by Terry Cassidy
Private Soldier is a work of fiction, but it is based on a factual narrative of an infantry battalion in the 4th Canadian Armoured Division in World War II. The factual framework is the regimental history of the Algonquin Regiment, Warpath. The history was written by his father, George Cassidy. A high school teacher in Cobalt, George joined the regiment in 1938 as a lieutenant, was a company commander when the battalion went to Normandy in July, 1944, was wounded once, finishing the war as a major, second in command of the battalion. He earned a Distinguished Service Order for bravery and leadership in the battle for the Kusten Canal. After the war, he remained on active service for a year, counselling returning soldiers. He then returned to teaching, first in Cobalt, then Kirkland Lake, before appointment as Principal of Haileybury High School. On the military side, he became Commanding Officer of the Algonquins, then Commander of 16 Militia Group as a Brigadier General. He was appointed Honorary Colonel of the Algonquins. The Armoury in Timmins, Ontario, is named after him.
George Cassidy was also a well-known artist, specializing in water colour landscapes of Northern Ontario, and an author, writing Arrow North, a history of Temiskaming. He died in 1988.
Private Soldier attempts to convey the experience of the Northwest Europe campaign of 1944-45 from the point of view of a soldier in a rifle company. Howie Richards is fictional. Some of the other Algonquins are actual people, and I have tried to keep their words and action consistent with the historical record.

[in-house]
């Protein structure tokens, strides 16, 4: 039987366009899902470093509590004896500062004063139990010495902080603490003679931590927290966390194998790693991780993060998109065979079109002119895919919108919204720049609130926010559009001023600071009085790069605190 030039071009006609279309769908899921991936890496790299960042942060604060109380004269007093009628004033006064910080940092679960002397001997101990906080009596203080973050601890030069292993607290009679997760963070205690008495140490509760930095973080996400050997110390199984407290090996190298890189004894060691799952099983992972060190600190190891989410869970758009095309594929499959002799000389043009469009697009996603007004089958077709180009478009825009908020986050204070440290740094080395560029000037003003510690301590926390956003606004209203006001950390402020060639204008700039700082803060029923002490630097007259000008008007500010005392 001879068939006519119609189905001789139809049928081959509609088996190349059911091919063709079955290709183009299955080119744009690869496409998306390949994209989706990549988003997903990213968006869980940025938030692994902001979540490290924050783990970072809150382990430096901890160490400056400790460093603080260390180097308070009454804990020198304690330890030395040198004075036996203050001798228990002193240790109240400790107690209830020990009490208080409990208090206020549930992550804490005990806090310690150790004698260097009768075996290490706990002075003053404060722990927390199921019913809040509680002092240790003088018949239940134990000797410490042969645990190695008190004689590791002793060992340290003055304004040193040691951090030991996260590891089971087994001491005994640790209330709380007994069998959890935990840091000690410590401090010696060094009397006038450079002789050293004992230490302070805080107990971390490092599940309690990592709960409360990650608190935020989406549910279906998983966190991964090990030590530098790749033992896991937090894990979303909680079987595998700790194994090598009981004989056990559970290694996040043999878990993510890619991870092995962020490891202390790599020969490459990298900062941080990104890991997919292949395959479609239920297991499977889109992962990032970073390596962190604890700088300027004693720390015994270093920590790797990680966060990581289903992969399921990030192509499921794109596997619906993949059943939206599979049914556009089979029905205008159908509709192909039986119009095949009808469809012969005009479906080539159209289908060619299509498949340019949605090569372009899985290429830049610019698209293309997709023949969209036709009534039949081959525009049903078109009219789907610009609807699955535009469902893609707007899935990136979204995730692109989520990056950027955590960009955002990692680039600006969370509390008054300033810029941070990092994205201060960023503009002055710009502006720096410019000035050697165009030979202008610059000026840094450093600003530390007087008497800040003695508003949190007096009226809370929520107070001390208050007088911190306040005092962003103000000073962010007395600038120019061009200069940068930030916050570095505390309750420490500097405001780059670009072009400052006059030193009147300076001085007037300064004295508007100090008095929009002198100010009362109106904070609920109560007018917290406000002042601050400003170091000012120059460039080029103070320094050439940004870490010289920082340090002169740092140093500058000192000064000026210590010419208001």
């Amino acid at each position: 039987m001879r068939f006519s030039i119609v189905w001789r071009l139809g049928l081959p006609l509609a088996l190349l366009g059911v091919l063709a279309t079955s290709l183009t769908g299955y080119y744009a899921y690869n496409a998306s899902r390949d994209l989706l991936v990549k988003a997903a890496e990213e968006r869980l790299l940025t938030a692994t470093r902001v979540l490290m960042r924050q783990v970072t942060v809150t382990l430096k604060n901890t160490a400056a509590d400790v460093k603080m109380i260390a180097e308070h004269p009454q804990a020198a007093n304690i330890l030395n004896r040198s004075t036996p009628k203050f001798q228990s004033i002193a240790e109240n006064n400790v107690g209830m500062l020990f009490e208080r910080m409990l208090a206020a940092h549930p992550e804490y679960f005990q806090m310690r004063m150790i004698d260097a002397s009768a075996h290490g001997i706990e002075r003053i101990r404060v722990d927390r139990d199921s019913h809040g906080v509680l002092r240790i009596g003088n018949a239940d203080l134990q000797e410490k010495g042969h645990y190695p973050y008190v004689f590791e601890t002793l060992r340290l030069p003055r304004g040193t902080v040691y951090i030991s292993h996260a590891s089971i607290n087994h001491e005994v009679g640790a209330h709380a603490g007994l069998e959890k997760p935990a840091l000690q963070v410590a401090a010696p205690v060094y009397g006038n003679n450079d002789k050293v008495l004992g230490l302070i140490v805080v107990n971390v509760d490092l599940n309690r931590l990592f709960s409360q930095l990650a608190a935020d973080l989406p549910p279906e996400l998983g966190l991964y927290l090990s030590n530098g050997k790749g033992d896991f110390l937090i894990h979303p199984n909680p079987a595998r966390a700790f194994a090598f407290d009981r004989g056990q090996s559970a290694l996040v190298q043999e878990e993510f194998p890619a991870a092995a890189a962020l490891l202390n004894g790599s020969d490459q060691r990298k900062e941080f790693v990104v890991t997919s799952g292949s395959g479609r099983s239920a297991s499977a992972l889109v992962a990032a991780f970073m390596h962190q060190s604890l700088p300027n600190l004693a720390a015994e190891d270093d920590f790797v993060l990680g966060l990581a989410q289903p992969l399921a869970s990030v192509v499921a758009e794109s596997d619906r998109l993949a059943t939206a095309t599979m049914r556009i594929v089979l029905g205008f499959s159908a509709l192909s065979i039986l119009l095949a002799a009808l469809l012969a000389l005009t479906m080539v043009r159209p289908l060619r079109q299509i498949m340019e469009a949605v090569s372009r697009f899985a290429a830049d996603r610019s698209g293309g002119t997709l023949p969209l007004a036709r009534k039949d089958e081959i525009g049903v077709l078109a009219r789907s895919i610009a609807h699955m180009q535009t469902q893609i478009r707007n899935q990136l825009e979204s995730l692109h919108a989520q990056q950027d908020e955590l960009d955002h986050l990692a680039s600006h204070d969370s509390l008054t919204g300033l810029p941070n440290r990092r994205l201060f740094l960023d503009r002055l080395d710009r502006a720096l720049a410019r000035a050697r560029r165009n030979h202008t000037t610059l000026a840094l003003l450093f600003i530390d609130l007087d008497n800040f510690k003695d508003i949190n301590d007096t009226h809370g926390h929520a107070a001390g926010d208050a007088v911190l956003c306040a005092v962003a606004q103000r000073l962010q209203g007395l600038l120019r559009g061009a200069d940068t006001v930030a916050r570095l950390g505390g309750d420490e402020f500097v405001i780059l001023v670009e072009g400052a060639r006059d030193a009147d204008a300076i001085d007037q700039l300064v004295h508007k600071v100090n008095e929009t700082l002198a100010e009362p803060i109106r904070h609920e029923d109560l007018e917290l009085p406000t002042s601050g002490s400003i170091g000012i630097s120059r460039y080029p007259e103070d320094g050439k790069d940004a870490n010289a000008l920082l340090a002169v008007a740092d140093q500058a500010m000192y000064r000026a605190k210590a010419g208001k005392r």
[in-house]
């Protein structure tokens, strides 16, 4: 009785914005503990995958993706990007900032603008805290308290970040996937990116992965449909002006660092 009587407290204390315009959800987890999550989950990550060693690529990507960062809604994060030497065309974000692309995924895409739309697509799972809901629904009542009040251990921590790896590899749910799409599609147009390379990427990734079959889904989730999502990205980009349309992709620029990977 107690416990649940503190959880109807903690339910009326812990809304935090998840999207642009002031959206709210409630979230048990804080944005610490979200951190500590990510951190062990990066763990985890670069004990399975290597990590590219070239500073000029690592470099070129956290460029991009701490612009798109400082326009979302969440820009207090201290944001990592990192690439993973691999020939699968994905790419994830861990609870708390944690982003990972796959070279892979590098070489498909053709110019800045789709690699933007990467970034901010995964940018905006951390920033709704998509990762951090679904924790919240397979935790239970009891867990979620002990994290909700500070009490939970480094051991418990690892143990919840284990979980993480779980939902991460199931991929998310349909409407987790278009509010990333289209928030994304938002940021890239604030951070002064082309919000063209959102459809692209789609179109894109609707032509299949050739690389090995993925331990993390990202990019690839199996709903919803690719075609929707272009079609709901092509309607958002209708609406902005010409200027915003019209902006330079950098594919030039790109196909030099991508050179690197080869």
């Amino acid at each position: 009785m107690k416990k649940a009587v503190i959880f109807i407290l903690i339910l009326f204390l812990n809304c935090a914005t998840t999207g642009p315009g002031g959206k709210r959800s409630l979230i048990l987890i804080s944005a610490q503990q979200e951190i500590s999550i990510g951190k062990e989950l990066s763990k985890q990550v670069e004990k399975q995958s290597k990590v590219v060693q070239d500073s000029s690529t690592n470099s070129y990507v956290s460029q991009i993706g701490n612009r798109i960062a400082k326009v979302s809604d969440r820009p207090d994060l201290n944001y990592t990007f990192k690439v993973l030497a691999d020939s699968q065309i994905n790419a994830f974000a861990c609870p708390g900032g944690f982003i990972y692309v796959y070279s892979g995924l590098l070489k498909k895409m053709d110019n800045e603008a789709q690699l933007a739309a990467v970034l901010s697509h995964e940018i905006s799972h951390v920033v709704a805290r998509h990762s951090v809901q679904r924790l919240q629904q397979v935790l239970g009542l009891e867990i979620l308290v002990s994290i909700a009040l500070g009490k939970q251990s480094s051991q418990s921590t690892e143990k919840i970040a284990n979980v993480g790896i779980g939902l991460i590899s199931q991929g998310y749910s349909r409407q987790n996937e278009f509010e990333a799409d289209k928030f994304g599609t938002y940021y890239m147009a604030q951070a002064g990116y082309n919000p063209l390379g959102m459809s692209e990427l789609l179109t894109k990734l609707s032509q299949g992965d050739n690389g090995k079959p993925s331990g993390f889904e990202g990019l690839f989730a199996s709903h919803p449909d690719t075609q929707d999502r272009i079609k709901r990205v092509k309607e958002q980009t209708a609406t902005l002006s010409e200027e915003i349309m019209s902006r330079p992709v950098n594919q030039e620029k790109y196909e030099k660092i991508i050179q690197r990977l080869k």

The narrative is not strictly sequential. I have tried, through a series of vignettes, to follow Howie Richards through training in Canada, then Newfoundland and England and then in some of the battles fought by the battalion in France, Holland and Germany. What Howie saw and what he did are consistent with the historical record. What he said and what he felt is the author's invention, but is true to the experience of an infantry soldier in a very brutal war. Terry's qualification for writing this is his experience as an infantry officer in the Regular Force, 1957 to 1961. Fortunately for him and his fellow soldiers, their war was the Cold War.
After service in the Canadian Army, Terry Cassidy taught secondary school in Ontario for thirty years before retiring and moving to western Canada. He has also written Fortune's Fool and Walking Mountain, Missing in Cobalt, Quarantine as well as several other novels awaiting their turn to shine.
ISBN: 978-1-927541-67-8 | WMPub#1154 | 5½" x 8½" | 100 pages, trade paperback | $11.95
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